A new Taxpayers’ Union Curia Poll shows National up 6.4 points, pushing it back above the crucial 30% mark to around 32 points. However, it’s not Labour that has lost support to National’s gain: it remains steady on 39.5%. Act, however, has dropped back by about five points to 10.6%. The Greens were up two points.

The new poll has also give Luxon a serious surge in the preferred prime minister stakes. He’s up to 20.4% – the highest Curia result for an opposition leader since John Key.

Luxon told the Herald it was an encouraging result. “What I would say about that is there is a lot more work for us to do as a party, that’s all I’m saying. We’ve got to focus on New Zealanders and we’ve got work to do around housing and we’ve got work to do around education and we’ve got work to do around mental health.”

(Photo by Phil Walter/Getty Images)

Court supports call to lower voting age, but leaves it up to parliament

The appeals court has sided with a lobby group and concluded that our electoral laws, which set an age restriction on voting, are inconsistent with the right to be free from age discrimination.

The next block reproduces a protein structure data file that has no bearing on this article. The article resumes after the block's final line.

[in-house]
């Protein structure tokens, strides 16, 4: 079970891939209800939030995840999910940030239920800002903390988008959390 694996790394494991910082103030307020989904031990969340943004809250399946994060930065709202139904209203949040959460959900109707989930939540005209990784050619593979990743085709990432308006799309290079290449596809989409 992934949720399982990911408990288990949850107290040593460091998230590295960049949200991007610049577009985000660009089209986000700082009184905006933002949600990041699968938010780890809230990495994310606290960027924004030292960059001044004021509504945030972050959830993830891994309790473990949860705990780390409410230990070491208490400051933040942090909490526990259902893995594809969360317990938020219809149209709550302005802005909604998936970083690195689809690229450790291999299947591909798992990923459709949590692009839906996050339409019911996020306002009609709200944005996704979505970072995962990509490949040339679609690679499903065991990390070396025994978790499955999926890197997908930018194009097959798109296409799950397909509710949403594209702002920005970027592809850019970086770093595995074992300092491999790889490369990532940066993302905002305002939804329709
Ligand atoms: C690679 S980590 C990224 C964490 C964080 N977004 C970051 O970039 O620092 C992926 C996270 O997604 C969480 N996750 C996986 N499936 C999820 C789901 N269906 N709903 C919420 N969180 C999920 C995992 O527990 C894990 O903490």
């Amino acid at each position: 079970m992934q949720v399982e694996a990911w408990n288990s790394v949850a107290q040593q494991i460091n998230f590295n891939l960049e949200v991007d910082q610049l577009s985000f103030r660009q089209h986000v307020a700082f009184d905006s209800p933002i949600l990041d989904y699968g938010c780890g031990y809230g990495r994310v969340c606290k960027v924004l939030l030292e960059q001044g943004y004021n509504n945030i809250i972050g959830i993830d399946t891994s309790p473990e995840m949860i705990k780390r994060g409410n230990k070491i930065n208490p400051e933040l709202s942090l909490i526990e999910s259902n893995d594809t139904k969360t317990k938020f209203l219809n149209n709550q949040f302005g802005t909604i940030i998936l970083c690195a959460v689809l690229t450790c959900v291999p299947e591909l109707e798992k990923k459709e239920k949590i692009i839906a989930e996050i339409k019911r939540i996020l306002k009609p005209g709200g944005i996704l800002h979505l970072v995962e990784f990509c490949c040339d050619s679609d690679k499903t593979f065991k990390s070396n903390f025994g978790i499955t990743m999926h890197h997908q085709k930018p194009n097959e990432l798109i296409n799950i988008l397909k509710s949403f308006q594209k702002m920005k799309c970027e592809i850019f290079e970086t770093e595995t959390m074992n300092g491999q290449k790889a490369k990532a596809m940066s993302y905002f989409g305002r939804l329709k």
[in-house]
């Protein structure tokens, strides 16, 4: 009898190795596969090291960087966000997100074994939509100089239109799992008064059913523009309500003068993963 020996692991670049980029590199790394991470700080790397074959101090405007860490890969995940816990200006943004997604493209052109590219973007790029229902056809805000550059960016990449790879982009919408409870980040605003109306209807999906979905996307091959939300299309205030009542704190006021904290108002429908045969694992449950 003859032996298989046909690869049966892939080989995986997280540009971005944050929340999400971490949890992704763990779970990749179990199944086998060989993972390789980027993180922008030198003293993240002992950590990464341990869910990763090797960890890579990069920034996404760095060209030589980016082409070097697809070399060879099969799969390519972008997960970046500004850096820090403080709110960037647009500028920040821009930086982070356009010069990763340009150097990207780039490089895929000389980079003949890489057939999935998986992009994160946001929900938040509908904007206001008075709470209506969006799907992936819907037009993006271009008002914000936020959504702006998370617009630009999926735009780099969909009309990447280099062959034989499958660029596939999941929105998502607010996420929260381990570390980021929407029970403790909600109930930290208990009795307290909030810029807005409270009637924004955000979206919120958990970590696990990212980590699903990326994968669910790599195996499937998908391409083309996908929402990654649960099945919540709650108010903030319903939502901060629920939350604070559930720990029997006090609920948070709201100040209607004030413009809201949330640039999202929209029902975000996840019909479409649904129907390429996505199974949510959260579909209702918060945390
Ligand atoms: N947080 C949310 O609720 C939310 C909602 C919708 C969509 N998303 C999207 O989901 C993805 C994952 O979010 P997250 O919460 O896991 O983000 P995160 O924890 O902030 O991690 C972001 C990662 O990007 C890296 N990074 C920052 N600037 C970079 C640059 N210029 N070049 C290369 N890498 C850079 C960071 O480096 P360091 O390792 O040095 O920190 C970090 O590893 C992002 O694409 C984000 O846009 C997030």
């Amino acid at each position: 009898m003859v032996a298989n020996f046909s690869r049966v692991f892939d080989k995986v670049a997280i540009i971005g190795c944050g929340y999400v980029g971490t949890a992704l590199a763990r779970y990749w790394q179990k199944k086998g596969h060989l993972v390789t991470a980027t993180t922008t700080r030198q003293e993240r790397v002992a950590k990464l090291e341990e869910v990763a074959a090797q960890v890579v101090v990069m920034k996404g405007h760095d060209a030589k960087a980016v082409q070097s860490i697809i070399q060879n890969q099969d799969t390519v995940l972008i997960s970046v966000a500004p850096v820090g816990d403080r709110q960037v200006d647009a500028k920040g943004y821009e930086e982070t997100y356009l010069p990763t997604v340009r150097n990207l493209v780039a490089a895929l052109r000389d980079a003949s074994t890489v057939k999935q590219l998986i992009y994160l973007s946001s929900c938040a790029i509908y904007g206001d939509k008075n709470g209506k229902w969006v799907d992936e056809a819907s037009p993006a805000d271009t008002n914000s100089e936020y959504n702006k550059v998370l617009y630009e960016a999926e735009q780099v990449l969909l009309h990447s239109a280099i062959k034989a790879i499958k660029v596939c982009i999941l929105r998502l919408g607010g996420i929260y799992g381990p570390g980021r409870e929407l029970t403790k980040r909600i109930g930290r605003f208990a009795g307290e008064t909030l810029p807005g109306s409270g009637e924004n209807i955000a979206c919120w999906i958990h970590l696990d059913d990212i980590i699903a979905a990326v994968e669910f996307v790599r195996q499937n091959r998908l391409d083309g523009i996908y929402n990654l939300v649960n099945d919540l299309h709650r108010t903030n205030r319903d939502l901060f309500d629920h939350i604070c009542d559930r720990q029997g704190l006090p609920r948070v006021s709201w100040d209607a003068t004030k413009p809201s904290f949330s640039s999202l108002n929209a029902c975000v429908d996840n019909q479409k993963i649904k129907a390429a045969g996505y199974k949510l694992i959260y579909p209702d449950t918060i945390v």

However, the court chose not to issue a “declaration of inconsistency” with the Bill of Rights Act and instead left it up to parliament to determine whether any changes were necessary.

The group Make it 16 has been seeking legal action to try and lower New Zealand’s voting age to 16, arguing that the current voting age is not justified and discriminatory. After failing in the High Court, the group appealed and that ruling was released today.

“The attorney-general has not established that the limits on the right of 16 and 17 year olds to be free from age discrimination caused by the voting age provisions are reasonable limits that can be demonstrably justified in a free and democratic society,” said the ruling.

Make it 16 co-director Cate Tipler called the court’s decision not to officially issue a declaration of inconsistency frustrating. “We were asking the court to make parliament aware they are breaching our legal rights and to start a dialogue. As the judgment shows, this issue has been on the table since the 1980s (at least) but no action has been taken in all that time.”

Time person of the year is… Elon Musk

Time Magazine has named Tesla mogul Elon Musk as its 2021 person of the year.

Currently the world’s richest man, Musk is described by the magazine as “clown, genius, edgelord, visionary, industrialist, showman, cad” and a “hybrid of Thomas Edison, P.T. Barnum, Andrew Carnegie and Watchmen’s Doctor Manhattan”.